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The massive ecological disaster of the Deepwater Horizon oil well offers a good opportunity to study how the petroleum industry avoids its obligations to society in the name of profit. Perhaps the most intriguing story involves Transocean Ltd., the owner of the Deepwater Horizon rig. Originally based in Houston, Transocean moved its headquarters first to the Cayman Islands and then to Zug, Switzerland, in search of a more favorable tax situs. Now facing spiraling liability from the oil spill, Transocean is feverishly engaged in tactical maneuvers designed to make it more difficult for claimants to be paid: it appears to be preparing to distribute one billion dollars to its shareholders. The Associated Press reports:
After the chief executive of Transocean Ltd., owner of the Deepwater Horizon rig, held a closed-door meeting with shareholders Friday, the company issued a terse statement after the Zurich stock market closed saying it would distribute some $1 billion in dividend to shareholders. News of the dividends, which amount to about $3.11 per share, came just days after company chief executive Steven Newman appeared before Congress to explain his company’s involvement in the massive Gulf of Mexico oil spill.
When a company facing claims that exceed its assets makes distributions out to its shareholders, this may be attacked as a preference or a fraudulent conveyance under debtor-creditor law in many jurisdictions. But moving the money down the line to shareholders makes it much more unlikely that much of it will ever be recovered by the parties suffering from the leaks in the Gulf of Mexico—like fishermen, owners of coastal resorts, and the United States, which is now preparing to assume control of the efforts to stem the leak and launch a clean-up following the demonstrated inability of British Petroleum, Halliburton, and Transocean to do so.
It’s not surprising that the management of Transocean would take such a step. It’s consistent with the company’s prior conduct, which consistently involved evading regulatory control and taxation. But it is surprising that Congress and the executive would allow them to get away with it. An alert creditor would take action to block Transocean’s efforts to move its assets out of reach. The question is whether the United States is capable of acting like an alert creditor.
More from Scott Horton:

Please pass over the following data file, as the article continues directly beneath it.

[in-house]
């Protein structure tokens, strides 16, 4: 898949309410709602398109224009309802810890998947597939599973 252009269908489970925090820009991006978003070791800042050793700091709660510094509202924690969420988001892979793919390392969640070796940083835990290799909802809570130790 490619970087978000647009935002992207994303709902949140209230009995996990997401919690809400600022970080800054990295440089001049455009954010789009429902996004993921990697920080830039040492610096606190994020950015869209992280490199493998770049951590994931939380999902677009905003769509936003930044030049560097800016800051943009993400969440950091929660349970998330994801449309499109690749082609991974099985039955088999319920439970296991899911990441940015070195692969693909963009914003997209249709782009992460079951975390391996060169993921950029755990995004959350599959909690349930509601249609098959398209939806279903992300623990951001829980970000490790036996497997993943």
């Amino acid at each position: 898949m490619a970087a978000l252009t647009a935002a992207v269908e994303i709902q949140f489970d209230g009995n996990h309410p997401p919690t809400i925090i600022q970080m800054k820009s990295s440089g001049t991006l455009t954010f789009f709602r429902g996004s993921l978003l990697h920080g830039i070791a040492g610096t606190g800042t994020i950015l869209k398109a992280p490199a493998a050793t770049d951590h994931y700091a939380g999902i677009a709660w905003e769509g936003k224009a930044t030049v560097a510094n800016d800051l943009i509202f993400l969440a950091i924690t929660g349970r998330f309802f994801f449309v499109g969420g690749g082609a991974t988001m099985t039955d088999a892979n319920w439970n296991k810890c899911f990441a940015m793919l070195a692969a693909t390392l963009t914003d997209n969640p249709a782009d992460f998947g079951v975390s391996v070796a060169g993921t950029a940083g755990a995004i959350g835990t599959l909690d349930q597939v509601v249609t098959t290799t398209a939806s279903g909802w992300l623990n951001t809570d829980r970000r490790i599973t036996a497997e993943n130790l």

Conversation — August 5, 2016, 12:08 pm
Sidney Blumenthal on the origins of the Republican Party, the fallout from Clinton’s emails, and his new biography of Abraham Lincoln
Conversation — March 30, 2016, 3:44 pm
Joseph Hickman discusses his new book, The Burn Pits, which tells the story of thousands of U.S. soldiers who, after returning from Iraq and Afghanistan, have developed rare cancers and respiratory diseases.
Flor Arely Sánchez had been in bed with a fever and pains throughout her body for three days when a July thunderstorm broke over the mountainside. She got nervous when bolts of light flashed in the sky. Lightning strikes the San Julián region of western El Salvador several times a year, and her neighbors fear storms more than they fear the march of diseases — first dengue, then chikungunya, now Zika. Flor worried about a lot of things, since she was pregnant.
Late in the afternoon, when the pains had somewhat eased, Flor thought she might go to a dammed-up bit of the river near her house to bathe. She is thirty-five and has lived in the same place all her life, where wrinkled hills are planted with corn, beans, and fruit trees. She took a towel and soap and walked out into the rain. Halfway to the river, the pains returned and overcame her. The next thing Flor remembers, she was in a room she didn’t recognize, unable to move. As she soon discovered, she was in a hospital, her ankle cuffed to the bed, and she was being investigated for abortion.
Amount of laundry an average American family of four washes in a year (in tons):
A study of female Finnish twins found that relative preference for masculine faces is largely heritable.
It was reported that visits from Buddhist priests could be purchased through Amazon in Japan, and the London Philharmonic Orchestra began streaming performances through virtual-reality headsets.
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“Matt was happy enough to sustain himself on the detritus of a world he saw as careening toward self-destruction, and equally happy to scam a government he despised. 'I’m glad everyone’s so wasteful,' he told me. 'It supports my lifestyle.'”